A Weird Imagination

Useful global keyboard shortcuts

Most desktop environments provide options for customizing keyboard shortcuts. In XFCE, there's settings panels for both for window manager shortcuts and application shortcuts. While the term "application shortcuts" suggests using them for launching applications, and many keyboards do have special keys for launching a music player or a calculator that I do have set up, I don't find myself using those much. I have buttons on my panel for applications that I launch often; if I'm going to be clicking away into a new application, I don't find clicking on the panel to be an additional inconvenience.

On the other hand, "application shortcuts" can be used for launching arbitrary scripts, including ones don't involve switching contexts.

Keys to use

Many keyboards have extra keys intended for global commands labeled with various symbols. If you have them, you can be creative about what you want them to mean and even combine them with modifiers (Shift, Ctrl, etc.) to get more inputs. On the other hand, if you have a more traditional keyboard layout (which is likely the case on a laptop), your choices are more limited. To avoid confusion, it's generally best to use the Windows key (usually called the Super key in Linux) for global shortcuts as it is not usually used for anything else.

Shortcut ideas

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Limit processor usage of multiple processes

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The problem

In last week's post, I discussed using cpulimit on multiple processes in the special case of web browsers, but I wanted a more general solution.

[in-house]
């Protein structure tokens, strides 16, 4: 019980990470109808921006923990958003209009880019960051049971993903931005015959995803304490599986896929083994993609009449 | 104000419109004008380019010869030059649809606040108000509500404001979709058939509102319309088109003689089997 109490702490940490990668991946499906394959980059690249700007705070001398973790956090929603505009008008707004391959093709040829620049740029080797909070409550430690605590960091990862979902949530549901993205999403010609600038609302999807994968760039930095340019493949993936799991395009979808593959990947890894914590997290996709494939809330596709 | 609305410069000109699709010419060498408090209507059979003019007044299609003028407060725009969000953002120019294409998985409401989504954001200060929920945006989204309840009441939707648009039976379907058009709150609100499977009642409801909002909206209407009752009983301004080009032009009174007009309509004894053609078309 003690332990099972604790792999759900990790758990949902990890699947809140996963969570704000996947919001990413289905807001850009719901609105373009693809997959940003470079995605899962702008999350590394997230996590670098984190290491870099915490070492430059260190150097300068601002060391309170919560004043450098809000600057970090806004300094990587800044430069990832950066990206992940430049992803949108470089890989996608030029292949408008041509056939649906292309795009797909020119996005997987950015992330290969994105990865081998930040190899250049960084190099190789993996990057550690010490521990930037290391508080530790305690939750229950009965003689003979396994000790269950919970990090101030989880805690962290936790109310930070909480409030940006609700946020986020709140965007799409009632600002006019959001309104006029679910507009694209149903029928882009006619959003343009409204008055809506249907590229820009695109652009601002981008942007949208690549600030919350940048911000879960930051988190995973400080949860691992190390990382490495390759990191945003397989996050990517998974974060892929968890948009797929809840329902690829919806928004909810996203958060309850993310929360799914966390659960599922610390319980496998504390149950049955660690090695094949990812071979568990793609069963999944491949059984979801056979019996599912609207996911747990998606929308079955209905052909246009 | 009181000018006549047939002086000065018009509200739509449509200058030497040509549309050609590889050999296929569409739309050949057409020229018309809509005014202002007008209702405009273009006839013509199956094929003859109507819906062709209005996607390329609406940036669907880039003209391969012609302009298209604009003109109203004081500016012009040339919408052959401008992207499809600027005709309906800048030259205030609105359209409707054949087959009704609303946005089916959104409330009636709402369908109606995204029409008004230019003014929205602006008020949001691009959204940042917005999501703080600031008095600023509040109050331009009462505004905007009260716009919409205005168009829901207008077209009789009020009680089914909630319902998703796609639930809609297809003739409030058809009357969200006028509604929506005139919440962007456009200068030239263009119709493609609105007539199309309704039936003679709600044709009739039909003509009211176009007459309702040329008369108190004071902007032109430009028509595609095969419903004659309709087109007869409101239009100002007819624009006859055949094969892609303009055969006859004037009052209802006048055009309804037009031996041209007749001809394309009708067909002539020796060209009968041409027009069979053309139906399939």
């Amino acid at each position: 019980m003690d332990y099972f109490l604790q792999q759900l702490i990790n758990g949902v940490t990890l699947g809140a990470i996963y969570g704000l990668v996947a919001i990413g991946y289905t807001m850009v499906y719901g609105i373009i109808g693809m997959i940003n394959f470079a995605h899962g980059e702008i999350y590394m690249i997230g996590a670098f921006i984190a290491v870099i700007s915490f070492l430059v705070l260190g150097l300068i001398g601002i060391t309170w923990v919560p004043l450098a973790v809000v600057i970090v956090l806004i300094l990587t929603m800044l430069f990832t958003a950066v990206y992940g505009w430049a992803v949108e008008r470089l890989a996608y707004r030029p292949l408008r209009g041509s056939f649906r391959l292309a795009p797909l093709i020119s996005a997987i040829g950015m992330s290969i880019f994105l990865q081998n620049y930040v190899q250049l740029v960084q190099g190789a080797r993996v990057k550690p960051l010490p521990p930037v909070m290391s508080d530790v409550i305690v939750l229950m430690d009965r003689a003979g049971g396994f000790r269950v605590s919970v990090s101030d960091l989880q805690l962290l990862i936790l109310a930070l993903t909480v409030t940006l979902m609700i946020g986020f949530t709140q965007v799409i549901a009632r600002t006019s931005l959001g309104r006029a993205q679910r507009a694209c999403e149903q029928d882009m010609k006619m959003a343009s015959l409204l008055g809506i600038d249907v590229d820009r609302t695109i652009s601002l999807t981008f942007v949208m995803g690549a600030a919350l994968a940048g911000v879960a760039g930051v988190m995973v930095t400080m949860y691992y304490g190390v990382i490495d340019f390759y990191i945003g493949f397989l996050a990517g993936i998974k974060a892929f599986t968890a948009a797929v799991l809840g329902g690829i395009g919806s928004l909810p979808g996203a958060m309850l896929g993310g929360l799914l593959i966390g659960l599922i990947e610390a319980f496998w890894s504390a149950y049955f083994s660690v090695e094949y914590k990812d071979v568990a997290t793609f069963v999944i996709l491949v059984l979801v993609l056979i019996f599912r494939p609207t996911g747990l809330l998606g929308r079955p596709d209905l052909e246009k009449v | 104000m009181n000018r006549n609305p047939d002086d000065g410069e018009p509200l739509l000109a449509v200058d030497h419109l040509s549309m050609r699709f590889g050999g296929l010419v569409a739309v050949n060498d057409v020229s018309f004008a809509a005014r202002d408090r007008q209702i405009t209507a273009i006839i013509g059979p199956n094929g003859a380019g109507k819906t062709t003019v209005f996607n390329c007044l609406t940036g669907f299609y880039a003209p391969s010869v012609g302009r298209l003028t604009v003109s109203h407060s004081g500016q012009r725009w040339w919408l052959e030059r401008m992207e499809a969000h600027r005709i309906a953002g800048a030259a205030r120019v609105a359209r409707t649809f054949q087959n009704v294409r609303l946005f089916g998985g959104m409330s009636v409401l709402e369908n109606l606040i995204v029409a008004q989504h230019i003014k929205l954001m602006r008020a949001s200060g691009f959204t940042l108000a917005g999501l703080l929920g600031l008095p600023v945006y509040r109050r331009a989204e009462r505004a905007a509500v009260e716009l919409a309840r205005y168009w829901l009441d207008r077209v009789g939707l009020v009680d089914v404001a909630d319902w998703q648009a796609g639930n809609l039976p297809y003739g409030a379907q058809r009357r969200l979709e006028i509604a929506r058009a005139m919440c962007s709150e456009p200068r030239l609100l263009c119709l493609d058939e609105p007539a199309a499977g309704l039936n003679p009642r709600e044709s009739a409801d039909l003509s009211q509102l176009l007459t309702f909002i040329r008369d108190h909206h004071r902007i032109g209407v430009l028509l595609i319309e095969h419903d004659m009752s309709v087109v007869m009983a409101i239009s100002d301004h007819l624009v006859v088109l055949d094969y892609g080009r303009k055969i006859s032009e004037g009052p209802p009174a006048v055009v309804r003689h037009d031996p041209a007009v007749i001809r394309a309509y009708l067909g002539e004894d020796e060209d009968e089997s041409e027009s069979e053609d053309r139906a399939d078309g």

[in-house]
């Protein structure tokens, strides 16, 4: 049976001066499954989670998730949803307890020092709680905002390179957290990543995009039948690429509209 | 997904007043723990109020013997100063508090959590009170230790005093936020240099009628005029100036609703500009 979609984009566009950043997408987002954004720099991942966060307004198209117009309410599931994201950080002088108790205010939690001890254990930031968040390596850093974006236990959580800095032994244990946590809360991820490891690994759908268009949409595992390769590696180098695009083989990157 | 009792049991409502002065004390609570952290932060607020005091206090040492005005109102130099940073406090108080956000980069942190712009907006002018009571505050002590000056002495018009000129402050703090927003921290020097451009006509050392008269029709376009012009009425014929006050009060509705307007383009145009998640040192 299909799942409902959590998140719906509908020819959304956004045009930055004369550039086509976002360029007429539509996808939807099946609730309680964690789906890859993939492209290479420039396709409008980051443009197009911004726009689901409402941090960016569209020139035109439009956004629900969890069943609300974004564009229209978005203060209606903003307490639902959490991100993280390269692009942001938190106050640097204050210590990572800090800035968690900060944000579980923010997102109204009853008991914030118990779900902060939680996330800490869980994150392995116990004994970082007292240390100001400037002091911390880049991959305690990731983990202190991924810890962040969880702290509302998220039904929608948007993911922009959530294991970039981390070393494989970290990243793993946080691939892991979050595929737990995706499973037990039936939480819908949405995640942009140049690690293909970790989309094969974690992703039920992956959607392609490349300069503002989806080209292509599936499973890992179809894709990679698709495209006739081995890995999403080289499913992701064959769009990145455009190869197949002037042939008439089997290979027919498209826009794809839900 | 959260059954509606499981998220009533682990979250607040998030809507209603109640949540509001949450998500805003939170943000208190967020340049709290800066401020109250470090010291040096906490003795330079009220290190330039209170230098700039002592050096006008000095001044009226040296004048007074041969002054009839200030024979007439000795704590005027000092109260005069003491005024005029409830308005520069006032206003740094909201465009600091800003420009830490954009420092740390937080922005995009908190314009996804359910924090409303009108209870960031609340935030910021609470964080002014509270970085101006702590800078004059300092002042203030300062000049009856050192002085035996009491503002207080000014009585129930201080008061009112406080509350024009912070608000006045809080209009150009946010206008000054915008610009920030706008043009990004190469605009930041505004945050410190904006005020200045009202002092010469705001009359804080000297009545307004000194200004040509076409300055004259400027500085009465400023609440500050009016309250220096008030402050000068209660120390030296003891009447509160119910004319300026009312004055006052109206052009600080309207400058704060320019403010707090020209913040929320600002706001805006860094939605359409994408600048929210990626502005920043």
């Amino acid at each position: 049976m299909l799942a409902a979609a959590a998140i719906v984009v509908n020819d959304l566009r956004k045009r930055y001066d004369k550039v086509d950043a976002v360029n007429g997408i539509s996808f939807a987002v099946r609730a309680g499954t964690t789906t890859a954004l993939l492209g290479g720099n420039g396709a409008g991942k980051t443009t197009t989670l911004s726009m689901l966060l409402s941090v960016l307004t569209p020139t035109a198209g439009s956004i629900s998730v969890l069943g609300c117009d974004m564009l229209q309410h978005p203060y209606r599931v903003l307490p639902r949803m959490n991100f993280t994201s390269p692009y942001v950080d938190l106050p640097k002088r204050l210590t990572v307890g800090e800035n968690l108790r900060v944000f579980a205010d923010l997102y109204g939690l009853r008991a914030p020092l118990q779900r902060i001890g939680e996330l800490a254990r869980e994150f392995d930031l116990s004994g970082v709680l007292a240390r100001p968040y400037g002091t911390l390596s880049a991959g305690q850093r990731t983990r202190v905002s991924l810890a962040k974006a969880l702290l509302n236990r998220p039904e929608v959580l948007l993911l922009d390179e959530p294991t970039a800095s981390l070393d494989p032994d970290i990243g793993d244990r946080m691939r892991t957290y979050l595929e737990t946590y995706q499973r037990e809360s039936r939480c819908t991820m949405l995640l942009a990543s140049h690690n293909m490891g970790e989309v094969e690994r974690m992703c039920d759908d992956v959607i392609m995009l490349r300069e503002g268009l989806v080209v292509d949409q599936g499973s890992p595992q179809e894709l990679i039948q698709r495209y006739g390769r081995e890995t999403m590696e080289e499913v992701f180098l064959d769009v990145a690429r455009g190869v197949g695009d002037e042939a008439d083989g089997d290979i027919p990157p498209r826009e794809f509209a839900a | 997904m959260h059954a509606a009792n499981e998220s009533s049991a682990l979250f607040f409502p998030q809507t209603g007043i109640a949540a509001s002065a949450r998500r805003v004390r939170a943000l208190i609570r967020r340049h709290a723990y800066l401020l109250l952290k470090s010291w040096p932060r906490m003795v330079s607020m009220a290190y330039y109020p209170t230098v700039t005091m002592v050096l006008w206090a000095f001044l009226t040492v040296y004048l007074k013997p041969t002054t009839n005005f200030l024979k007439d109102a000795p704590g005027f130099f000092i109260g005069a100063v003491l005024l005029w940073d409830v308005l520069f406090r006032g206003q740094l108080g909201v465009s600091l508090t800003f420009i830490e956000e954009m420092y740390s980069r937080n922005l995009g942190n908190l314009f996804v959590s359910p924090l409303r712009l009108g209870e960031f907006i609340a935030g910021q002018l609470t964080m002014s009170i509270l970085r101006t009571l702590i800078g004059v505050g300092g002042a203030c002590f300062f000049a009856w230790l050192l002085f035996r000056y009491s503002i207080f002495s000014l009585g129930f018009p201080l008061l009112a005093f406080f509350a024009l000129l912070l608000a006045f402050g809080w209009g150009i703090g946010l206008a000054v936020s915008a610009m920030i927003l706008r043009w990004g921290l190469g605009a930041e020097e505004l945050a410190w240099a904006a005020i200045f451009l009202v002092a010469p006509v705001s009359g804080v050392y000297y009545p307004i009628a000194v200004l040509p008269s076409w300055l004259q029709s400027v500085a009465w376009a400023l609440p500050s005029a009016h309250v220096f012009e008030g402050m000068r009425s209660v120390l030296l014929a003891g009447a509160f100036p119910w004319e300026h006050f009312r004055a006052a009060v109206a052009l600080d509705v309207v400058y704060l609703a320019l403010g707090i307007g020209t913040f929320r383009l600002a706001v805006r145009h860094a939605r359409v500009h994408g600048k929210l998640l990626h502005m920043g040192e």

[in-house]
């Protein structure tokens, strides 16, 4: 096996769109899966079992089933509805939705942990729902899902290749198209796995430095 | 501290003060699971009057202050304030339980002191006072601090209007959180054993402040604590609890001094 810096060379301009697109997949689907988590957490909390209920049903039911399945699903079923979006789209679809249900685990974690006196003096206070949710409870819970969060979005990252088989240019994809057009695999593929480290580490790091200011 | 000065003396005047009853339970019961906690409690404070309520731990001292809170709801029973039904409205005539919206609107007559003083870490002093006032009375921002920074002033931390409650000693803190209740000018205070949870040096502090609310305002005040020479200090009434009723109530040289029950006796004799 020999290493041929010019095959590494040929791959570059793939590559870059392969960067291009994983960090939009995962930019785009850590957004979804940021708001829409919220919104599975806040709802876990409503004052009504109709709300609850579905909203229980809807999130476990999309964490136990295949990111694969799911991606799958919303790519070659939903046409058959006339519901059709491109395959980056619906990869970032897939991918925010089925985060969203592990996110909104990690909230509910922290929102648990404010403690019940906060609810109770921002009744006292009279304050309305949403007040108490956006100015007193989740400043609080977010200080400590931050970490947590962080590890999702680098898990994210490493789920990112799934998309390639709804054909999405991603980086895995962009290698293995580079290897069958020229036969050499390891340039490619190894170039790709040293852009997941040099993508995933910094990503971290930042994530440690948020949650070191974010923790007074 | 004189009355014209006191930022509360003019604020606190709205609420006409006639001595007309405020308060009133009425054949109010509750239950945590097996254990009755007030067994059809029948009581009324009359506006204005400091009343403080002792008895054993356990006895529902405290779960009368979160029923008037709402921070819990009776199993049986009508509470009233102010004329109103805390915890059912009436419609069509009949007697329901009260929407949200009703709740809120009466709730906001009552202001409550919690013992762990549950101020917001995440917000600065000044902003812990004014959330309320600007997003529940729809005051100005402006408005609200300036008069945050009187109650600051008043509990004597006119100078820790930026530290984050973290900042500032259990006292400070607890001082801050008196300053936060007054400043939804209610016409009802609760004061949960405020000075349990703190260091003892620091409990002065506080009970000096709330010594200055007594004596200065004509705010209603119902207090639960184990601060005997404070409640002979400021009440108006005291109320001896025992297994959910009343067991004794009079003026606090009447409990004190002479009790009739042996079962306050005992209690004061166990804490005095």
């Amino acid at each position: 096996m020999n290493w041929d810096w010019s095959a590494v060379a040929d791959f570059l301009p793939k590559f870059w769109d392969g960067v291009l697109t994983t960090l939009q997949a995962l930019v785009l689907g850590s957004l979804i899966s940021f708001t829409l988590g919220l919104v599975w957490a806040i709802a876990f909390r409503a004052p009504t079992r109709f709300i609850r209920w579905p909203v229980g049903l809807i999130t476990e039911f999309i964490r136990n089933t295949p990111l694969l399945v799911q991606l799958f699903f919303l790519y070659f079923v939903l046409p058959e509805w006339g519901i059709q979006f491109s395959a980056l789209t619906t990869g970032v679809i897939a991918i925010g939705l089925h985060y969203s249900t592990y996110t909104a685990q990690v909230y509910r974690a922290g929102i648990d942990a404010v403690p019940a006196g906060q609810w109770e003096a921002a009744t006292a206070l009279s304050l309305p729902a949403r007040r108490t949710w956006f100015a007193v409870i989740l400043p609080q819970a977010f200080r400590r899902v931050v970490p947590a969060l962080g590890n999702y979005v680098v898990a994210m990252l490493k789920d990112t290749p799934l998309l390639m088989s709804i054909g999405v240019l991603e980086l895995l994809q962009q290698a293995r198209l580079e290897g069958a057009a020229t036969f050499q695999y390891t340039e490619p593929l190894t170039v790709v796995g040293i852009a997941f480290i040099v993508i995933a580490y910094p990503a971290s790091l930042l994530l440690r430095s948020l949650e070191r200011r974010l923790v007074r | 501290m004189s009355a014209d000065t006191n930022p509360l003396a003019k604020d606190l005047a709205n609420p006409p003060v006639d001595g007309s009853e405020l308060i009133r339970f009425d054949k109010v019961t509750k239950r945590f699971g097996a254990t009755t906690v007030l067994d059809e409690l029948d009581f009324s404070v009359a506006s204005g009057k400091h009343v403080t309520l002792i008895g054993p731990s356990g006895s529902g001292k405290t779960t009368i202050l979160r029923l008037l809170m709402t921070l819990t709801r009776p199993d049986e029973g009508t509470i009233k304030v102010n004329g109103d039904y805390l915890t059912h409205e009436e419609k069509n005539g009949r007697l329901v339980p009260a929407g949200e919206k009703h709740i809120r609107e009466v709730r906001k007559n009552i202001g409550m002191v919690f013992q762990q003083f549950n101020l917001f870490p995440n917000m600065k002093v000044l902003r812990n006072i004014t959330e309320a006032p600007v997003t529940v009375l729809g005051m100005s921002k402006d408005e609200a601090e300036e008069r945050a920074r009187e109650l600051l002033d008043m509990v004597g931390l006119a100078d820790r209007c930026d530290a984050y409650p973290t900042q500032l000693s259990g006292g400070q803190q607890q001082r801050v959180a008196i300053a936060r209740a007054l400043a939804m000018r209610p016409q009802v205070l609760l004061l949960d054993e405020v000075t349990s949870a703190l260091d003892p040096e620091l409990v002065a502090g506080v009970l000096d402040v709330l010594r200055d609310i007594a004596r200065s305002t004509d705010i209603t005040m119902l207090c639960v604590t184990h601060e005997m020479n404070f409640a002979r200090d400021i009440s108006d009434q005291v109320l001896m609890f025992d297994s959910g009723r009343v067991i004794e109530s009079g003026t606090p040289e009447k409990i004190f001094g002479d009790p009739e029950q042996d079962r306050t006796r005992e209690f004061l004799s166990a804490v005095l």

The solution

cpulimit-all.sh is a wrapper around cpulimit which will call cpulimit many times to cover multiple processes of the same name and subprocesses.

Using that script, the follow is the equivalent of the script from last week to limit all browser processes to 10% CPU:

cpulimit-all.sh --limit=10 --max-depth=1 \
    -e firefox -e firefox-esr -e chromium -e chrome

But also, we can add a couple options to include any grandchild processes and check for new processes to limit every minute:

cpulimit-all.sh --limit=10 --max-depth=2 \
    -e firefox -e firefox-esr -e chromium -e chrome \
    --watch-interval=1m

The details

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Limit web browser processor usage

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The problem

cpulimit is a useful utility for stopping a program from wasting CPU, but it only limits a single process. As all modern web browsers use process isolation, limiting just a single process doesn't do very much, we actually want to limit all of the browser processes.

The solution

The following script will limit the CPU usage of all browser processes to $LIMIT percent CPU. Note that the limit is per process not total over all processes, so you may want to set it quite low to actually have an effect.

LIMIT=10 # Hard-code a limit of 10% CPU as an example.

# Kill child processes (stop limiting CPU) on script exit.
for sig in INT QUIT HUP TERM; do
  trap "
    pkill -P $$
    trap - $sig EXIT
    kill -s $sig "'"$$"' "$sig"
done
trap cleanup EXIT

# Find and limit all child processes of all browsers.
for name in firefox firefox-esr chromium chrome
do
    for ppid in $(pgrep "$name")
    do
        cpulimit --pid="$ppid" --limit="$LIMIT" &
        for pid in "$ppid" $(pgrep --parent "$ppid")
        do
            cpulimit --pid="$pid" --limit="$LIMIT" &
        done
    done
done

The details

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